On the other hand, GE brings good things to short-sellers.  There’s stocks that are falling out of bed every day.  In the latest issue released yesterday, I presented a home construction supply company who’s stock has gone parabolic that, based on the fundamentals, is more of a lay-up short than GE seemed back in January.  You find out more about the Short Seller’s Journal by clicking here:  Short Seller’s Journal info.

This was emailed to me yesterday from a subscriber: “Sometimes I grow weary about short selling in this market, and then you come up with one good one, that shows me it really can fall down. I almost gave up on FCAU [SSJ’s recommendation to short Fiat Chrysler in the Sept 24th issue], but did not. Keep up the good work!”

Kinder Morgan: Dead-Cat Bounce Coming – Sell, Do Not Buy

It was inevitable that Kinder Morgan stock was going to bounce at some point.  Nothing goes straight down without a dead-cat bounce.   There has been a lot of money made on the short side of this stock and prudent traders will take at least 70% of it off the table for now.  This catalyst alone could stimulate a $3-4 bounce in the stock.

Untitled1As you can see from this graph, the RSI/MACD momentum indicators are deeply oversold and need to bounce for a bit.  Retail investors “doubling down” and professional short covering will fuel most of the bounce.  Additionally, I am expecting a short bounce in the price of oil, which will help push KMI stock higher.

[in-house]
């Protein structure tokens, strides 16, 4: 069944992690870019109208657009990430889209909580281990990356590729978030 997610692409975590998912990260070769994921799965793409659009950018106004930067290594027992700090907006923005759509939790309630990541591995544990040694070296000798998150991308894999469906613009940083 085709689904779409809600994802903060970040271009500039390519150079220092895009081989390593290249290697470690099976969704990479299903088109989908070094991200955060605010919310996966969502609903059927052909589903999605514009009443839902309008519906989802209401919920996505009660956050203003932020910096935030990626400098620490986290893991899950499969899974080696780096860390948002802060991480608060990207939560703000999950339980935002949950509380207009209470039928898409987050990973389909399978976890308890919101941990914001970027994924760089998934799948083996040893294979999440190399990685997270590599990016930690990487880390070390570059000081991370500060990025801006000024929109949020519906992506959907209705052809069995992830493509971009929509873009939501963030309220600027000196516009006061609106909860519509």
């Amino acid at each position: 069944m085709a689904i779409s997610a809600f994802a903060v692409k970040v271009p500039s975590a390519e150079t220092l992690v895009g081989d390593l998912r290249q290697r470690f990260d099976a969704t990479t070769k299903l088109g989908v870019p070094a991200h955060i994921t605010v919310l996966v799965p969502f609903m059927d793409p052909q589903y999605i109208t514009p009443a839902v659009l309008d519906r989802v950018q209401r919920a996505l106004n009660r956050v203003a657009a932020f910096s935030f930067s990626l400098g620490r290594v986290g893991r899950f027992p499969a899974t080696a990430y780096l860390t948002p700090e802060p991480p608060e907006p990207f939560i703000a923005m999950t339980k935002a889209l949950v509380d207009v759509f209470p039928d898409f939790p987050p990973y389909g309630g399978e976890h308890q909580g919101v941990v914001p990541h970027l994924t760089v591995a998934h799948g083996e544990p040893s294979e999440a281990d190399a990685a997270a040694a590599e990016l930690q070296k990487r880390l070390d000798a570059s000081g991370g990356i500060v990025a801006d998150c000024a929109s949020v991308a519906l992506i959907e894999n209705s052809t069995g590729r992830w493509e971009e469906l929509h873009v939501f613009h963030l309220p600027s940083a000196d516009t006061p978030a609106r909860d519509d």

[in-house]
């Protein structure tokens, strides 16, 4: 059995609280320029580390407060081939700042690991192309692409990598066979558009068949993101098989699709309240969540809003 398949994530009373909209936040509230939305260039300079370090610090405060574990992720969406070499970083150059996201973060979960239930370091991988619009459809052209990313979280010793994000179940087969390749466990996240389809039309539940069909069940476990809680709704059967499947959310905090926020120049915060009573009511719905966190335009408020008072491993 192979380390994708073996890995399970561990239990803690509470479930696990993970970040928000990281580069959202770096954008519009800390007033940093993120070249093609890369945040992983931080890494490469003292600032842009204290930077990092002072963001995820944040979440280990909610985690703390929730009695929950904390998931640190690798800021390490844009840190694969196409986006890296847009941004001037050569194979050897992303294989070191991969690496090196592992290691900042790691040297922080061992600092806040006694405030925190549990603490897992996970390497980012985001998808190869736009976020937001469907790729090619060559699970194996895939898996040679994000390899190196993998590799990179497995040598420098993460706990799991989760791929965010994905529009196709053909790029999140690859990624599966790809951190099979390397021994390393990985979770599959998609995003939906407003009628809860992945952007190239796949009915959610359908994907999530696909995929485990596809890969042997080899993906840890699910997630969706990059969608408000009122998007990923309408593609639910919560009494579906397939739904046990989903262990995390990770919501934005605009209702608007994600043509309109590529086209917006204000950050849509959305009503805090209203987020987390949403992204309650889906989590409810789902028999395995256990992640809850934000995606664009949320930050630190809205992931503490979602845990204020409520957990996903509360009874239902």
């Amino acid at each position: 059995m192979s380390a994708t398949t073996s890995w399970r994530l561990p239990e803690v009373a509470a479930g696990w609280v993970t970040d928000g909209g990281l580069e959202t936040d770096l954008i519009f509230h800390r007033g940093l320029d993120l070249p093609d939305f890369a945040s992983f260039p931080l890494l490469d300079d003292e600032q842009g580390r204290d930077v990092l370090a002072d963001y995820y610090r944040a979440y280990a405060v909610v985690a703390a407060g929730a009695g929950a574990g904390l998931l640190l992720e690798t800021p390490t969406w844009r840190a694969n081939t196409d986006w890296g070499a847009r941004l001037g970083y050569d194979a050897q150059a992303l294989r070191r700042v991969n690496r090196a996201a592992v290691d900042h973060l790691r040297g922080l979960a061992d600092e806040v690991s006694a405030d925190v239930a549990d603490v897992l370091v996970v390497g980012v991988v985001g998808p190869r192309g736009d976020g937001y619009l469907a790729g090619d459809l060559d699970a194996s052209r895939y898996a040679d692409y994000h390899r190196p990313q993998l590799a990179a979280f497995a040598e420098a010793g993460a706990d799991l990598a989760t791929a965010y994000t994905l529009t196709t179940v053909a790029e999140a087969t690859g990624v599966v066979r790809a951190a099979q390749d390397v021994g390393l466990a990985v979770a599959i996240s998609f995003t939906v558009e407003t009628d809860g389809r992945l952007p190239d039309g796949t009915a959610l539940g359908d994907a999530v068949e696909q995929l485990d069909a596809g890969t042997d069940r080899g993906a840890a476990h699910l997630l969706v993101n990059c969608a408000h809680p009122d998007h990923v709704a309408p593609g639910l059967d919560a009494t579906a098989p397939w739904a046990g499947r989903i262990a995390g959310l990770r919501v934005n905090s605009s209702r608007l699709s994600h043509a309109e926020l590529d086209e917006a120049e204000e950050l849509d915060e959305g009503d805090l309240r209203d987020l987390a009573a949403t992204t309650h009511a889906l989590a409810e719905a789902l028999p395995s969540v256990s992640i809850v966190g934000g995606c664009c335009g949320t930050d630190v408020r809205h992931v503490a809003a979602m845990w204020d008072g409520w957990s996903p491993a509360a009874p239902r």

Again, I am not recommending shorting this stock yet.  I need to complete my research and will be publishing a full-blown report.   I will say that the more I dig, the more I find highly troublesome red flags with its accounting and its business.  To say the least, the idea that this company is strictly a fixed, fee-based revenue model with no risk on either end of its pipelines is completely misleading, if not a fraudulent claim by analysts.

I have introduced a new subscription-based newsletter service called SHORT SELLER’S JOURNAL.  It’s a weekly report delivered to your email inbox with:  1) a brief comment on the previous week’s trading action plus any thoughts on the upcoming week;  2) I will feature 1 or  2 short-sell, trading, or investment ideas – the investment ideas will be primarily junior mining stocks; 3) trading recommendations, charts and put/call option ideas.

Here’s what Enron’s stock did before it completely collapsed.  To reiterate, I am not making a strictUntitled comparison between Enron and KMI.  However, I will suggest there is a strong possibility that the intrinsic value of KMI’s business is below $20, if not $10.  Furthermore, in this era of insane liquidity and insane valuations being paid for anything that moves, there’s always a possibility that KMI will be bought by private equity firm before the U.S. systemic bubble bursts.

A reader left this comment on here last night.  It illustrates perfectly the thought-process of the typical retail investor, reinforcing my assertion that the story-line being pimped by Wall Street that the sell-off is from the irrational behavior of frightened retail investors is pure misleading propaganda:

Dave, good stuff here on Kinder Morgan. My Dad is way overexposed there and he will not sell…..He has rode the market up and now riding it down and downer. Swears he will not sell this cheap.  Oh well…